Philosophy Lexicon of Arguments

 
Element relation, element relationship: the existence of a number within a set. In the broader sense the existence of an object (urelement) within a set. The element relation is to be distinguished from the subset relation. See also sets, classes, subsets, elements, set theory, empty set, universal class, paradoxes.

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Annotation: The above characterizations of concepts are neither definitions nor exhausting presentations of problems related to them. Instead, they are intended to give a short introduction to the contributions below. – Lexicon of Arguments.

 
Author Item Excerpt Meta data

 
Books on Amazon
IX 23
Element relation/identity/classes/individuals: "ε" before individuals has the property of "=".
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IX 113 ff
Definition element relation/ordinal: "E" stands for "{ : y ε z}". Ru: y is a number, but not z (z must be a quantity). Pair of number and quantity, also the number is part of the quantity. If this is true, it is an e-relation - E should arrange the ordinals.
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IX 119
Element relation/ordinals/Quine: here, "e" means "smaller" - interchangeable with "contains" with respect to ordinals - therefore x U {x} is the next ordinal after x if there are still ordinals behind x at all - it is not sufficient to meet the element conditions to belong to a class - the existence is necessary - proof of "NO ε ϑ ((s) the class of ordinals does not exist"). - It is now obvious: if NO existed, 23.9 and 24.3 (see above) would be a contradiction to 23.7 -> paradoxon of Burali-Forti.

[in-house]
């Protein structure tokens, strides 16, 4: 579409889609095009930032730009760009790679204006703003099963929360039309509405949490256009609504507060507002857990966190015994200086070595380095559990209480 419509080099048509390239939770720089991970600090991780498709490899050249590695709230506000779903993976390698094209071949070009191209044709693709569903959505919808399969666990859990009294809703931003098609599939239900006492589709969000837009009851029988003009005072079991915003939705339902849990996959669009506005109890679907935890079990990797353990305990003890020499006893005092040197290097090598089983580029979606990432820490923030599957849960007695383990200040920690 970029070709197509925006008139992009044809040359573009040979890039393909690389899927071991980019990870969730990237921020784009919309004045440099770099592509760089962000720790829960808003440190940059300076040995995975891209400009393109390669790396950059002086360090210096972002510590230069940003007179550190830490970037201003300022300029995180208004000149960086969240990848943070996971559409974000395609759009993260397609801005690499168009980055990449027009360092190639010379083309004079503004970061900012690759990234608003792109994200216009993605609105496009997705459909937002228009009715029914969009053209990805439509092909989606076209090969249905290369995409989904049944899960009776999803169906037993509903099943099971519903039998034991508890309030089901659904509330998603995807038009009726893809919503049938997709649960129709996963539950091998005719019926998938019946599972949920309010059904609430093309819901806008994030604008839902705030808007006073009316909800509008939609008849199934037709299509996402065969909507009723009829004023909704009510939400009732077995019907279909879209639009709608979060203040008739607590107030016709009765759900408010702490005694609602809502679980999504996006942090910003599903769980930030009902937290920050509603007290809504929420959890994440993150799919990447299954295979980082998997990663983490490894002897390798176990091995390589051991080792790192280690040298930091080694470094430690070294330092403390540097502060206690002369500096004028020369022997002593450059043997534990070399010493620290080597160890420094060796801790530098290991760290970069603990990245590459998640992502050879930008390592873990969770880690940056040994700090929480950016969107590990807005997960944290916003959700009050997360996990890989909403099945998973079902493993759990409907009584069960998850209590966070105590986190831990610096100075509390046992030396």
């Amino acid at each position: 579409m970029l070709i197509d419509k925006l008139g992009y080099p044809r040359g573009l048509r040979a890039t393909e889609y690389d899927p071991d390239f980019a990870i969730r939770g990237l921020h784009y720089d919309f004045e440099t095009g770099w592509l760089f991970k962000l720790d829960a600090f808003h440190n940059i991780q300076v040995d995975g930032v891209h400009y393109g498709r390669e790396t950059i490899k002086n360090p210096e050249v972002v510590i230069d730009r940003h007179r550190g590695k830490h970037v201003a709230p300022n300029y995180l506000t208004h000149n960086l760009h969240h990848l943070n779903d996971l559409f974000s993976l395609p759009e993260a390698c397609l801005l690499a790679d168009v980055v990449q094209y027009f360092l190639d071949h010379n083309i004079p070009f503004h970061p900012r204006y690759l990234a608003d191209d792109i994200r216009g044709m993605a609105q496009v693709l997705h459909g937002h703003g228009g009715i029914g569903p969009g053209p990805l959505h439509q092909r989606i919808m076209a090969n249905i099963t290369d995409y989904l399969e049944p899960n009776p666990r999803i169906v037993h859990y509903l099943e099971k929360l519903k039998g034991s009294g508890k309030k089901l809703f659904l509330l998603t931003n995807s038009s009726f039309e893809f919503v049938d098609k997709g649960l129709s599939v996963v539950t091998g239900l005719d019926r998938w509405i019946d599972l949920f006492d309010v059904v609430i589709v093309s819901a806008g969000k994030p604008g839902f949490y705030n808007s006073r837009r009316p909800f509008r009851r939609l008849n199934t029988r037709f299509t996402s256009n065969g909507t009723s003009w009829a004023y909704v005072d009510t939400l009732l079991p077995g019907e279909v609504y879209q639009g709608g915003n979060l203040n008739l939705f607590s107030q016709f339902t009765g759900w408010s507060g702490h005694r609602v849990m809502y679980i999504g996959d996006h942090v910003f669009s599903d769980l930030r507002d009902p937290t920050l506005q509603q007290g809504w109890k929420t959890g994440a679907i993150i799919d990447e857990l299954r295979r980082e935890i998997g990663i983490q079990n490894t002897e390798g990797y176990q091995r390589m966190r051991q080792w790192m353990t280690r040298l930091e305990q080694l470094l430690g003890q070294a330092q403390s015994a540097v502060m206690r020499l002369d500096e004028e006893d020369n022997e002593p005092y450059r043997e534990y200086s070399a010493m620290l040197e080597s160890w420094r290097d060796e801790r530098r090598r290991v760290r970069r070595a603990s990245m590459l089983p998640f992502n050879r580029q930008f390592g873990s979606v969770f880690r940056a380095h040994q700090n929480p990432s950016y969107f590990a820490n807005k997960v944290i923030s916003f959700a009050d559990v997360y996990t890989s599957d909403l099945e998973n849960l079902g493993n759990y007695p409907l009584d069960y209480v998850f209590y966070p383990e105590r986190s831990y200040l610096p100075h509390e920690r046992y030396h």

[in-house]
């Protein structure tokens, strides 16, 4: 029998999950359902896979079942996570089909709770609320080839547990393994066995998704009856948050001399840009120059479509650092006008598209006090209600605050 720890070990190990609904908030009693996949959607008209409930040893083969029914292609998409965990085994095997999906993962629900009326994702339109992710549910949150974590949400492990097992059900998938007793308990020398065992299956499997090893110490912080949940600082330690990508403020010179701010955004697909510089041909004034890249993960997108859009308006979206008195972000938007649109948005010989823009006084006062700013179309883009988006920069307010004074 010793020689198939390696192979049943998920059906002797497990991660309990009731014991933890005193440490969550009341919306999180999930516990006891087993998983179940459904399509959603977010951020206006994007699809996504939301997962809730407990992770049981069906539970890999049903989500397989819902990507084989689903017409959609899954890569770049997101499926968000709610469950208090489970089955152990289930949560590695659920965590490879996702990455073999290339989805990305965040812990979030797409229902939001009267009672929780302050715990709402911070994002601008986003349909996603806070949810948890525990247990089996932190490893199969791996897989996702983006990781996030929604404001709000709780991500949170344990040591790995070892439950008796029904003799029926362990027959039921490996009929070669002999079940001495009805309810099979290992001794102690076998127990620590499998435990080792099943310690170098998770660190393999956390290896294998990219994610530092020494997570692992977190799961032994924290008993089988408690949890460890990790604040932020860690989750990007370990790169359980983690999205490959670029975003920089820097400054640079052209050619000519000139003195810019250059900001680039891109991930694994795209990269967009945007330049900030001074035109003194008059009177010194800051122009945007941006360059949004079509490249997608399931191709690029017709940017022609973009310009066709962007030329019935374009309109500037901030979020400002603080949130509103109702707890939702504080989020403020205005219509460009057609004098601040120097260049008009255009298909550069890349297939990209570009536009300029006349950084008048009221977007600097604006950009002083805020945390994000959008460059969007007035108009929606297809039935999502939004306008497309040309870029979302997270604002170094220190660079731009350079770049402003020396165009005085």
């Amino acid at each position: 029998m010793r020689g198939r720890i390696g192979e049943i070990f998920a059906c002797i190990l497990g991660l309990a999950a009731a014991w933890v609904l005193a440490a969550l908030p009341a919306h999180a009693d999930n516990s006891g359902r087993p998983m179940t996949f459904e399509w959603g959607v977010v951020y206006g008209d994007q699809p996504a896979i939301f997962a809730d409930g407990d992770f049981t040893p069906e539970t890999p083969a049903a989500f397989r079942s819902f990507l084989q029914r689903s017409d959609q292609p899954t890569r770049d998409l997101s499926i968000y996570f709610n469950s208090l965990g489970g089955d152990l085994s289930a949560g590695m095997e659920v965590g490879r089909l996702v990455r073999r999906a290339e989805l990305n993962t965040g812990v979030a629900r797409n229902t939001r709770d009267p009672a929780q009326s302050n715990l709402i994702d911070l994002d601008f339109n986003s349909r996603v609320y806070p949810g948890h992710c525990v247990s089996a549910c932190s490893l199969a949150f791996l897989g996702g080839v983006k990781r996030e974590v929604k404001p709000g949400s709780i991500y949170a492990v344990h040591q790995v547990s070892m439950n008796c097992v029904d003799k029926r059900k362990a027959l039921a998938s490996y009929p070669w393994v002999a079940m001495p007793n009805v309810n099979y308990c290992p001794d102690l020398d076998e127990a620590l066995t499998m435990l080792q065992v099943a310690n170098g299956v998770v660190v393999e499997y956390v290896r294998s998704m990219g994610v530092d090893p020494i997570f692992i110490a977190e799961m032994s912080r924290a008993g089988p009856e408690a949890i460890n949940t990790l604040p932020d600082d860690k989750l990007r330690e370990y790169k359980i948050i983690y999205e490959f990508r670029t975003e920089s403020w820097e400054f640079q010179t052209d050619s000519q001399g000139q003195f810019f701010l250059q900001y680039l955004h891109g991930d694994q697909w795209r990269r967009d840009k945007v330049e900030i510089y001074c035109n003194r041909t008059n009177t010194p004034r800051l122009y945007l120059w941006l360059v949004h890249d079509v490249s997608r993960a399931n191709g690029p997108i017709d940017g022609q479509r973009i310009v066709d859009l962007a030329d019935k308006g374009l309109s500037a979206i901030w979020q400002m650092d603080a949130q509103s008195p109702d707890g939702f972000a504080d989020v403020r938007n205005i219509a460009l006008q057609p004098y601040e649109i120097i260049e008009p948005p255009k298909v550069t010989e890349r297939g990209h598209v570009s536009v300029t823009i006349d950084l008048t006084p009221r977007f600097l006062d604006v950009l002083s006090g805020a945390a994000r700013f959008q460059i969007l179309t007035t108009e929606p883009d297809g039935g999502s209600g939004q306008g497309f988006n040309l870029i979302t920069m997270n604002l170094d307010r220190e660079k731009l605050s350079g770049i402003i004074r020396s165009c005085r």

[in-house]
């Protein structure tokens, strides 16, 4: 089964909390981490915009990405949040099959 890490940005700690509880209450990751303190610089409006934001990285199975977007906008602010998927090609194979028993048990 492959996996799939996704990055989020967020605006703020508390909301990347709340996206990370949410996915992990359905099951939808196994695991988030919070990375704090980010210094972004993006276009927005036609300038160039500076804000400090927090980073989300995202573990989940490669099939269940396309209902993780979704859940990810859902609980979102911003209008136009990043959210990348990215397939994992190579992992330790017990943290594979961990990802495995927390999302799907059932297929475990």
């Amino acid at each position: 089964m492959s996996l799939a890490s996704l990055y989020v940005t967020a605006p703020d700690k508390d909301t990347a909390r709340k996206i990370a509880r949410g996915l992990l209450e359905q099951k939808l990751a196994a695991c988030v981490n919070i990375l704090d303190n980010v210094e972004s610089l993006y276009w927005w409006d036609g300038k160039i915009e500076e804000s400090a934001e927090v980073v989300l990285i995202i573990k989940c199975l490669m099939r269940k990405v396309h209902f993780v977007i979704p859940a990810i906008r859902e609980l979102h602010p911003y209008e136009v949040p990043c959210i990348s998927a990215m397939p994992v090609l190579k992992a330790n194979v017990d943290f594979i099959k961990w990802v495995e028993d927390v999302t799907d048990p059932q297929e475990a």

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IX 219
Element relation/Epsilon/induction/Quine: the primitive predicate "ε" divides the determination of classes
(a) behind the Epsilon into the requirement of having elements and
(b) in front of the epsilon into the requirement of being an element.
Problem of Induction: always one with the existence of classes that have been used only for the requirement (a) - Induction: in order to derive it from the definition of n we need a class {x:Fx} or
N n {x: Fx} or
{x:x <= z u ~Fx}
as a value of a variable of this definition and this is a variable that stands only on the right hand side of "ε".


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Explanation of symbols: Roman numerals indicate the source, arabic numerals indicate the page number. The corresponding books are indicated on the right hand side. ((s)…): Comment by the sender of the contribution.

Q I
W.V.O. Quine
Wort und Gegenstand Stuttgart 1980

Q II
W.V.O. Quine
Theorien und Dinge Frankfurt 1985

Q III
W.V.O. Quine
Grundzüge der Logik Frankfurt 1978

Q IX
W.V.O. Quine
Mengenlehre und ihre Logik Wiesbaden 1967

Q V
W.V.O. Quine
Die Wurzeln der Referenz Frankfurt 1989

Q VI
W.V.O. Quine
Unterwegs zur Wahrheit Paderborn 1995

Q VII
W.V.O. Quine
From a logical point of view Cambridge, Mass. 1953

Q VIII
W.V.O. Quine
Bezeichnung und Referenz
In
Zur Philosophie der idealen Sprache, J. Sinnreich (Hg), München 1982

Q X
W.V.O. Quine
Philosophie der Logik Bamberg 2005

Q XII
W.V.O. Quine
Ontologische Relativität Frankfurt 2003


> Counter arguments against Quine

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Ed. Martin Schulz, access date 2017-09-23